Documentary Photographers share their experiences

10 photographers on their most memorable moment as a documentary photographer

I asked some of the photographers who have been interviewed in the Documentary Photography Review podcasts to share their thoughts and experiences in response to a series of 12 questions. (You can read the responses to last week’s question, and sign up to the DPR newsletter to be kept informed of future articles.)

This week I ask:

What’s been your most memorable moment as a documentary photographer?

Lewis Bush
Giving City of London police officers impromptu lessons in optics and art history during the shooting of one project was pretty fun.
Lewis Bush
I shoot, write, talk, curate, and teach about photography, journalism, history and art. Lecturer at the London College of Communication and run the Disphotic blog
Jonathan Goldberg

[divider]Jonathan Goldberg [/divider]

The launch of my most significant exhibition at Brighton Station, the culmination of 3 months intensive work.

Jonathan Goldberg
I am a London-based portrait and documentary and documentary photographer with 20 years of experience. In between my regular portrait and documentary commissions I undertake personal projects relating to issues that I'm passionate about.

[divider]Ingrid Guyon [/divider]

I guess what I am experiencing now. I am documenting the Latin American community and retailers in Elephant and Castle, London and I became part of the decorum. Everyone knows me, welcomes me and informs me of everything that is happening – sharing their personal stories around a beer – this is priceless.

Ingrid Guyon
I have lived and worked as a photographer, community worker and photography facilitator in London since 2001 and graduated at the London College of Communication and Social Anthropology in 2006.

[divider]Eduardo Leal [/divider]

It is hard to pick one, I think in this last years there was quite a few, but maybe I will choose when I was covering the funeral of President Hugo Chávez. It was the moment where I actually felt I was living a piece of history.

Eduardo Leal
Eduardo Leal is a Portuguese freelance documentary photographer focusing on Latin America social issues and politics and Portuguese traditions.

[divider]Claudia Leisinger [/divider]

Once ‘The Last of the Billingsgate Fish Porters’ multimedia piece had been published on the Foto8 website and on the Guardian online, I went back to the fish market a few days before the porters were made redundant. The love I got from the porters was unbelievable. They were just so happy and grateful that I kept my word, portrayed them with humour and dignity, and got their story out before the end.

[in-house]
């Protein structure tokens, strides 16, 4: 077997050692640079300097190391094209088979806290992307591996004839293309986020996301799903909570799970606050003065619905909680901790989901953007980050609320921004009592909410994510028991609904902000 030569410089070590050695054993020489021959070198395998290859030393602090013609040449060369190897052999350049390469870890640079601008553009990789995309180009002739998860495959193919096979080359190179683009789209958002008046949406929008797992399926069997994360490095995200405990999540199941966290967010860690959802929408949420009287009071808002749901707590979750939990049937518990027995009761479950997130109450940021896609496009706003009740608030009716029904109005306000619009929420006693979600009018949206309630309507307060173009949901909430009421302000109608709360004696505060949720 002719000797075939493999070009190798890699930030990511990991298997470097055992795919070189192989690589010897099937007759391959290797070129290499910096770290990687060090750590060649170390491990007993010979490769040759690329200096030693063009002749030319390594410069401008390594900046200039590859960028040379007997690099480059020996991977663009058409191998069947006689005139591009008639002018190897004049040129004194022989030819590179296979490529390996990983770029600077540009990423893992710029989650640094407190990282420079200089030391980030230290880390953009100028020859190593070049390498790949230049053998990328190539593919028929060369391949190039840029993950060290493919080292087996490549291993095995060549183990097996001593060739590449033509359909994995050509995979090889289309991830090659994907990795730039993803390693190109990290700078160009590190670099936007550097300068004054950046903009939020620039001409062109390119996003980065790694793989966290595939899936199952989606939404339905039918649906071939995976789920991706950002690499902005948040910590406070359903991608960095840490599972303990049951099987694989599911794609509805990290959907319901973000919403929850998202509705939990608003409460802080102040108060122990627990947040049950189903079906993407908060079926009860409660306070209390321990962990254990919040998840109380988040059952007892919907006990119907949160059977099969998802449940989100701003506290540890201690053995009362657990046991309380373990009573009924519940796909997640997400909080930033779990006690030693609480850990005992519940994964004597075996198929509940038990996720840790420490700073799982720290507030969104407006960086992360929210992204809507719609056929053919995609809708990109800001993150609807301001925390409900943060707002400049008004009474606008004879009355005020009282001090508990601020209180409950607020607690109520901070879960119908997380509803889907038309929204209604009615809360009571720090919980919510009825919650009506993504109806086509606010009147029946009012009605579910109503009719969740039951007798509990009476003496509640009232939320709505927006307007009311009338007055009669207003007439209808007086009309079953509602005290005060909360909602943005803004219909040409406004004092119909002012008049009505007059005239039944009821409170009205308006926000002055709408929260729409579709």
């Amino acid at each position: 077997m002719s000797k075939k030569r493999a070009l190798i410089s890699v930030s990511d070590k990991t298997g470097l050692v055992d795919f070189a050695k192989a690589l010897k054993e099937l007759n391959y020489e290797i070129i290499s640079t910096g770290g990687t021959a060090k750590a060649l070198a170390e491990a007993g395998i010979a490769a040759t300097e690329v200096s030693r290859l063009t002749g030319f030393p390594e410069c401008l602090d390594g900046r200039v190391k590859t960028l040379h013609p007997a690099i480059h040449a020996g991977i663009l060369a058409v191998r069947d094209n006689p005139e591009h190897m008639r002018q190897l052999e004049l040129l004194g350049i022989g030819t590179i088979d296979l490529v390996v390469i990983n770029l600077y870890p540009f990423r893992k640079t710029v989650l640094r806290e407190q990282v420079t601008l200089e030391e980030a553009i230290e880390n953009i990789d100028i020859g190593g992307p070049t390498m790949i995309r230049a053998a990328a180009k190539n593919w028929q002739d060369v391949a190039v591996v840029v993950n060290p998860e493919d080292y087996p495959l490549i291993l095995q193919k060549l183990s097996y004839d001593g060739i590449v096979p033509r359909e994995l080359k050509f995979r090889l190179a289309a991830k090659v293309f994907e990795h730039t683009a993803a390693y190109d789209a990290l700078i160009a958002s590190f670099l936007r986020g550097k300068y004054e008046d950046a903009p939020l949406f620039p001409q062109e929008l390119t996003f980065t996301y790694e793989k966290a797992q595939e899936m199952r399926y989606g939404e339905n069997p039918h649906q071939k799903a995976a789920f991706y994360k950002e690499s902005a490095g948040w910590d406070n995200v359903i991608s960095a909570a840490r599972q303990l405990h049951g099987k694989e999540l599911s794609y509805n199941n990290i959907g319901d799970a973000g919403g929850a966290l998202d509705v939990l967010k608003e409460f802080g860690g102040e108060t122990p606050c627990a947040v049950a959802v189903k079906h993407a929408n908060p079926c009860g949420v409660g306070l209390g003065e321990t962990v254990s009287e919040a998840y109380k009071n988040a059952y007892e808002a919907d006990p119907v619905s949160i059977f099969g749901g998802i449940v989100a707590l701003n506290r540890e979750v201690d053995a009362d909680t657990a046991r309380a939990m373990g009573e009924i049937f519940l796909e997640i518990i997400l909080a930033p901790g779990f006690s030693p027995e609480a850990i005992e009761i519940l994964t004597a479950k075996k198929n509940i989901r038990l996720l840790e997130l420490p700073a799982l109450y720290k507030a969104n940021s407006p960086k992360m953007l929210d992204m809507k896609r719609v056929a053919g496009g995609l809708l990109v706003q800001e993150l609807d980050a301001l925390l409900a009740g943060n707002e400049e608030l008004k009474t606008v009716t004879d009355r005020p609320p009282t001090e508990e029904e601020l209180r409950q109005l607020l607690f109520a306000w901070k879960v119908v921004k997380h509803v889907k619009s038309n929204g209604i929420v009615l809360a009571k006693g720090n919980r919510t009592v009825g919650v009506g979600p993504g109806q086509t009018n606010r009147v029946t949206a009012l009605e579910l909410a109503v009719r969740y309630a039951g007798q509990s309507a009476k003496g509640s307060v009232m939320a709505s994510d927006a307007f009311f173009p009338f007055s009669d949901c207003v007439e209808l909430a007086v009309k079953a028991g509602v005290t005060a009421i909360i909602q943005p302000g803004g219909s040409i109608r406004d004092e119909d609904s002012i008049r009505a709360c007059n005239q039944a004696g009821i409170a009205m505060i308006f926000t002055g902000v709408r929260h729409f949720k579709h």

Claudia Leisinger
At present I work as freelance portrait and documentary photographer, based in London. I have had my photos published in the Guardian, the Telegraph Magazine, the Big Issue, the NZZ newspaper and the Foto8 website, amongst others.

[divider]Tim Mitchell [/divider]

I don’t have a very good memory although I can tell you pretty much where every photograph I’ve ever taken over the last 18yrs as a professional, was taken. Photography is potentially a surrogate memory for me. I’d also say I don’t have a most memorable moment. There’s loads of them. The ones that are the most absurd are my favourite. I was a guidebook photographer at the start of my career and there were some extremes encountered while doing that, bizarrely, given what a safe form of photography guidebook stuff can be. As a visual storyteller I’d rather stick to looking outwards but here’s one for you: Nearly freezing to death in -34degrees while walking back to the town of Van from its nearby magical lake, being attacked by a dog and then being rescued incredibly slowly by a baker driving a milk float type vehicle. All while accidentally being out after dark in contravention of a curfew in eastern Turkey due to the current fighting between the police and the PKK. I ended up thawing out at a post-sundown Ramadan meal and finally being given a lift home by Gabriel Burn’s scary doppelgänger.

Tim Mitchell
Tim works as a photographer, artist and educator taking on photographic commissions, workshops and teaching within the UK. Often working collaboratively, his projects document our relationship with our surroundings.

[divider]Hannah Mornement[/divider]

I think the first time I saw my work in print.

Hannah Mornement
Originally a painter, Hannah Mornement is now a freelance documentary and reportage photographer, currently based in Brighton. Hannah has focused on people, places and humanitarian issues and has had over 10 years experience within the humanitarian and development sector.

[divider]Lucy Piper [/divider]

I really enjoyed working on my city farm story – Urban Utopia. I’m not a massive fan of London, but it was so great to meet and be welcomed in by so many people. It was the first project I really got stuck into and spent a lot of time on, and it was very rewarding to have created such a large body of work for the first time.

Lucy Piper
Editorial & Documentary Photographer based in South-west UK

[divider]Roberto Zampino [/divider]

being invited for lunch in a house in the Andes. It was memorable because for the first time after a month I had been accepted in the community.

Roberto Zampino
I am a Sicilian photographer and filmmaker. I have been based in Italy, Cyprus and London working as a freelance photographer, commercial and photography teacher.

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Not sure that there has been a single most memorable moment. I feel that every time I meet a new subject it is memorable moment.

Cinzia D'Ambrosi
Photojournalist and documentary photographer. My photography work is motivated by my desire to investigate, expose and stimulate public response seeking the potentials to change a path, to modify a legislation, to tell a story otherwise untold.
Cinzia D'Ambrosi